With the rising popularity of the Amazon Dash button, Google Home, Nest thermostats, Fitbit activity trackers and smart home appliances like refrigerators and washer/dryers, the Internet of Things (IoT) has quickly become a hot topic for both consumers and businesses. The excitement has been especially pronounced in the retail industry, where the phrase regularly pops up in online forums, during conference keynotes and in the industry trades. The impact of in-store applications like scannable packaging are already commonplace, but despite all the attention, few brands have fully realized the impact the IoT could have on how they interact with customers.
Gartner forecasted that 8.4 billion connected things would be in use worldwide in 2017, up 31 percent from 2016. And that number is predicted to reach 20.4 billion by 2020. Smart home devices alone (smart thermostats, lighting controls, motion sensors, etc.) are now owned in 15 percent of households in the U.S. As smart devices become more prominent, they will allow brands to capture a massive amount of real product usage data and many other useful user stats. In other words, the IoT will allow brands to track actual behavior rather than just stated behavior.
For loyalty marketers in particular, this opens up opportunities to drive device adoption, reward regular usage behaviors and engage customers in new and unexpected ways. That ability is critical. We are moving into an era when consumers expect brand interactions to be contextually relevant and woven into their everyday lives. The connected devices of the IoT, and the continuous insights they provide to marketers enable that in a seamless way, following the day-to-day lives of consumers beyond the store and online.
IoT also opens up the opportunity for CPG companies and manufacturers of in-home devices to have a direct touchpoint with the consumer, with less reliance on retail partners. That access means they can access customers and behavioral data, and track the customer journey (both of which are increasingly controlled by tech giants like Google and Facebook). That control means they have better leverage in their negotiations with retail and e-commerce giants like Amazon.
What it means for loyalty
This new place in customers’ living rooms (or kitchens, garages, laundry rooms, etc.) holds huge potential for loyalty marketers. For the first time, brands will be able to capture meaningful data about how consumers use and interact with products in their day-to-day lives. The IoT will give insight into how, where, when and possibly even why customers are interacting with brands. Those details can be used to personalize the customer experience on a one-to-household level. They can also be used to deliver loyalty program experiences to members in the most contextually relevant and impactful moments.
But the space is evolving rapidly, and this new direct access to consumers is valuable enough that all sorts of companies will be vying for their place in people’s homes. To maintain access, companies need to build proprietary data sets and loyalty strategies focused on using the IoT in a fun and meaningful way. They also need to explore partnerships that allows them to interweave behavioral data with other customer insights, which will lead to less one-dimensional, more personalized experiences.
For example, a toothbrush manufacturer could make brushing more exciting by using a connected product to track users’ habits, engaging users through a digital app with extended experiences and prompting them with rewards for regular use. This could include special offers and reminders when it’s time to buy a replacement brush head, or make a dentist appointment. It could also be combined with an offer for toothpaste discounts.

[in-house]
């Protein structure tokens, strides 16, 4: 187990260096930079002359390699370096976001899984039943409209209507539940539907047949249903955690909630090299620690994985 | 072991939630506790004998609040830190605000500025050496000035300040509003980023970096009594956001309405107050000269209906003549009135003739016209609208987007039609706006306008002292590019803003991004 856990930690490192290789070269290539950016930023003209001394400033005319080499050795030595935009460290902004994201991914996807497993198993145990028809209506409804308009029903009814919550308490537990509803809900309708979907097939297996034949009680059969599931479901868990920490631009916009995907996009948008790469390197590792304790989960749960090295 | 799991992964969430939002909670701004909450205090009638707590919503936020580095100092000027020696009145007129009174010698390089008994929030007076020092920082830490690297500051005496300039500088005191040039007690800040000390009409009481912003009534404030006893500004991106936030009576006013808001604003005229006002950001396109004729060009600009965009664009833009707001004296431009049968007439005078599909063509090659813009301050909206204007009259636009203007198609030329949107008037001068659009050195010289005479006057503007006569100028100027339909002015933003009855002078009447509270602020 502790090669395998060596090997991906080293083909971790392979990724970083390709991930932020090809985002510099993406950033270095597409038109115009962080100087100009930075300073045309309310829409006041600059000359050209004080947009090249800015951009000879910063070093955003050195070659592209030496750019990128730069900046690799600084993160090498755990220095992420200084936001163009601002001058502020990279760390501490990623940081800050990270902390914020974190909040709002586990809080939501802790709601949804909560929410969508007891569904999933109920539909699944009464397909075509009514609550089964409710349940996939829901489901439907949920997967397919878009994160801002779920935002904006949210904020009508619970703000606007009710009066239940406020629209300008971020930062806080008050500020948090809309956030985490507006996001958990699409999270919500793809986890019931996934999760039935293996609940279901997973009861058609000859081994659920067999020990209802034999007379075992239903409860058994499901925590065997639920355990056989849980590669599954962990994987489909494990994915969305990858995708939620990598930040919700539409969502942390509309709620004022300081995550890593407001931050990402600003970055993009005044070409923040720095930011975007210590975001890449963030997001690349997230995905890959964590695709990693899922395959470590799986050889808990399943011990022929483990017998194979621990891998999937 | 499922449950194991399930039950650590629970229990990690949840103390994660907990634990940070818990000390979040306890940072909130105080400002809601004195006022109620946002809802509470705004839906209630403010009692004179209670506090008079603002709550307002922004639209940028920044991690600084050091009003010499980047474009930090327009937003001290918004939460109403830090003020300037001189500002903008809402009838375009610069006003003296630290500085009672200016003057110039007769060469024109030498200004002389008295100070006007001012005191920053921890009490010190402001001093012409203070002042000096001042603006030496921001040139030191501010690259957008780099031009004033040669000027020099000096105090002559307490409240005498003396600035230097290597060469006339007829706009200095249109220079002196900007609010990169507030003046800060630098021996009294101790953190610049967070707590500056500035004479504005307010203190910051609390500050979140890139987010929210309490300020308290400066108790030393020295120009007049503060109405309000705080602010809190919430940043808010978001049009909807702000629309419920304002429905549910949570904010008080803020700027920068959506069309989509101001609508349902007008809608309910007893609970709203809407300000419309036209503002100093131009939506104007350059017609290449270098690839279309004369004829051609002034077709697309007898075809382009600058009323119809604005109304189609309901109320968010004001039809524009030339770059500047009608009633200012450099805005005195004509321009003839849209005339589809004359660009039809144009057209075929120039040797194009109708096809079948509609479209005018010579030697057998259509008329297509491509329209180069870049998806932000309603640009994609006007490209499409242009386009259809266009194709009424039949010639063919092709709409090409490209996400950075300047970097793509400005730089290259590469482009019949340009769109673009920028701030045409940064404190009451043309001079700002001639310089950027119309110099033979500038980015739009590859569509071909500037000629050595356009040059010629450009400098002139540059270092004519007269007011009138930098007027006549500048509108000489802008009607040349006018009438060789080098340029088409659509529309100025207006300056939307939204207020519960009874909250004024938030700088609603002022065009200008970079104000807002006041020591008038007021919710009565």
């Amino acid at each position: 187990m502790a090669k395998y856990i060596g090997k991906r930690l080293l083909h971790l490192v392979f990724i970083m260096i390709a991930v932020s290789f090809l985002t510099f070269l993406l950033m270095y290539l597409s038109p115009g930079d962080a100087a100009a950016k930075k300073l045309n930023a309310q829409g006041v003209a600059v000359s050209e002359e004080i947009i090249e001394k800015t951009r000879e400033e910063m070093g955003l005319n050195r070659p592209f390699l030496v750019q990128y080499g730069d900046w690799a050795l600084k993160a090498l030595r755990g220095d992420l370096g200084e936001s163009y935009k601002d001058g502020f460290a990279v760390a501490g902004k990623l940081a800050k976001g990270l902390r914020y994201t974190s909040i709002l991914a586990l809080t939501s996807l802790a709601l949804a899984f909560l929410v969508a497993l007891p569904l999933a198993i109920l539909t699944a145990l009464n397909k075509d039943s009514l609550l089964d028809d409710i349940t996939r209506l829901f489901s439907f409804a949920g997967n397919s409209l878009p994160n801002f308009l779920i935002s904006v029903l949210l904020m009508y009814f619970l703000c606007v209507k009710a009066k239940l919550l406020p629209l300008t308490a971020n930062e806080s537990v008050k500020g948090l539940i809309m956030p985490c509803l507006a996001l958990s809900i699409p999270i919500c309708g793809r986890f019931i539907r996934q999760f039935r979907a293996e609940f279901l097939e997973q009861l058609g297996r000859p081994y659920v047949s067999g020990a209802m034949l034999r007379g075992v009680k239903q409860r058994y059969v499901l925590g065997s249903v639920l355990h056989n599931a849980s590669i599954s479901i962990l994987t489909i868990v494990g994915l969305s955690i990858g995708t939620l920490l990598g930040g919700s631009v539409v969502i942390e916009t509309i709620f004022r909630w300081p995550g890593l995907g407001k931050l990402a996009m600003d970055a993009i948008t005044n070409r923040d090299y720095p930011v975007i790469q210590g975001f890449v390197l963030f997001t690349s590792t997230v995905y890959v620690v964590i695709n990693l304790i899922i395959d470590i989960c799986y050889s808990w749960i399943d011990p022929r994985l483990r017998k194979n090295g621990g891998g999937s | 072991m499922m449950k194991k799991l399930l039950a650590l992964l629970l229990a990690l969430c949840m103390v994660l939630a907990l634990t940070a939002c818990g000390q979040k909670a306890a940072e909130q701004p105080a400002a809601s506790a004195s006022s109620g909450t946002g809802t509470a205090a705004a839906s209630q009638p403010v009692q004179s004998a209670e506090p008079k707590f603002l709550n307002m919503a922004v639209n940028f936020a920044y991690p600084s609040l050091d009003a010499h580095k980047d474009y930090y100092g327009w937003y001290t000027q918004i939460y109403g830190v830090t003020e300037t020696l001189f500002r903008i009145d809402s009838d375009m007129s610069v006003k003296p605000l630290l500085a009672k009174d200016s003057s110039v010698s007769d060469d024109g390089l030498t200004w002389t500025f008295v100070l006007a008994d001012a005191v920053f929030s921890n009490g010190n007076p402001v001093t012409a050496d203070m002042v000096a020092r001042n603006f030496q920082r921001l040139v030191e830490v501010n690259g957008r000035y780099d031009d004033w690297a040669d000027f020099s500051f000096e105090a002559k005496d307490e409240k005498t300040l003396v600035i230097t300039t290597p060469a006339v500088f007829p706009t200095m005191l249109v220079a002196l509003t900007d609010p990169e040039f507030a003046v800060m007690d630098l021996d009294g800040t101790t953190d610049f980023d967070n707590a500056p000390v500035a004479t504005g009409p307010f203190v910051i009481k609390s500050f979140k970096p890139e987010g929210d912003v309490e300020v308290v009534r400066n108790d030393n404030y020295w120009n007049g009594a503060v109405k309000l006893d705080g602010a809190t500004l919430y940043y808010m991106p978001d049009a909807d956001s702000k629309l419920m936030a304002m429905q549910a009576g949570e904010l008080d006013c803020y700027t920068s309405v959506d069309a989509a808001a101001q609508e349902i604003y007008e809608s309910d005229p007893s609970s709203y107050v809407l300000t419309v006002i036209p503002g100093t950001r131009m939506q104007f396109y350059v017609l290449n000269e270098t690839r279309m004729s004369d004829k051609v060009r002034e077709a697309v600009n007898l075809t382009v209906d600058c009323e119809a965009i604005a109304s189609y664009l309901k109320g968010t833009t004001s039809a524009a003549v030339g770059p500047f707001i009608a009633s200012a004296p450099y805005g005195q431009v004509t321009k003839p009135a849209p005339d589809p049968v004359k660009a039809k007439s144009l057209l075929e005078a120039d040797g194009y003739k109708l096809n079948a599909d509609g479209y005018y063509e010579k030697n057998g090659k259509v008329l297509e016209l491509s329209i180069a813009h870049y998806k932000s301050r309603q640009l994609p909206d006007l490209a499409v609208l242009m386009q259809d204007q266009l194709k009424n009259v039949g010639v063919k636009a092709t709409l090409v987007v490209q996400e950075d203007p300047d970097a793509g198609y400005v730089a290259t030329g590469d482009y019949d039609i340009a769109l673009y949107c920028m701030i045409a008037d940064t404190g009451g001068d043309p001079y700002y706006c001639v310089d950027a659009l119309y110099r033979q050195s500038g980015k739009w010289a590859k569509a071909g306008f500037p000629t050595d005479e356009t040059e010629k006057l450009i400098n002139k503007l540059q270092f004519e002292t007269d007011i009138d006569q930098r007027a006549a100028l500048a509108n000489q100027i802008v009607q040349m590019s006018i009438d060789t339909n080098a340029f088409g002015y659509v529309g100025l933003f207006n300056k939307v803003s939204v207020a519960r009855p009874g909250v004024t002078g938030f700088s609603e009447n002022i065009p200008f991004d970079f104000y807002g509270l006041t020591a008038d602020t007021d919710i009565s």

All this is to say that the world of loyalty marketing can (and should) expand to new brands and categories — something Global Solutions, LoyaltyOne is facilitating for their clients already. Brands, traditionally intermediated from their customers, are now pursuing direct-to-consumer strategies.
Exchanging Value for Information
According to a survey by Intel Security, a majority of people worldwide indicated they might be willing to share personal data collected via smart home devices in exchange for money. Millennials are more comfortable with sharing their behavioral data than other generations. Companies that pair a rewards proposition with a connected device will maximize the potential benefits of IoT adoption in the home.
Some companies are doing this already. Nest offers Rush Hour Rewards by Nest where customers can earn payments for saving energy during peak demand periods. To participate, customers opt to allow their thermostat to automatically tune temperatures before and during peak hours to reduce the strain on the electrical grid and the energy company. The program allows Nest to gather valuable data on energy usage for resale on aggregate to governments and energy companies, and the customer gets savings in return.
The proliferation of the IoT is only going to grow, and brands have a unique opportunity to get ahead of the curve by building their capabilities now and/or by integrating with top smart devices. With access to this direct source of data, opportunities abound for new types of brands to explore loyalty programs, and for brands with existing programs to use enhanced data and presence in customers’ homes to provide even more relevant and engaging experiences.
And IoT applications will go far beyond the home, all the way to smart cities. Look out for my next COLLOQUY piece in this series, which will explore best practices for the many out-of-home applications of connected devices.
Global Solutions, a division of LoyaltyOne, specializes in consumer loyalty, customer experience design and management. If you’re interested in learning more about how the IoT can apply to your loyalty program, contact Heather Gouinlock at email@example.com.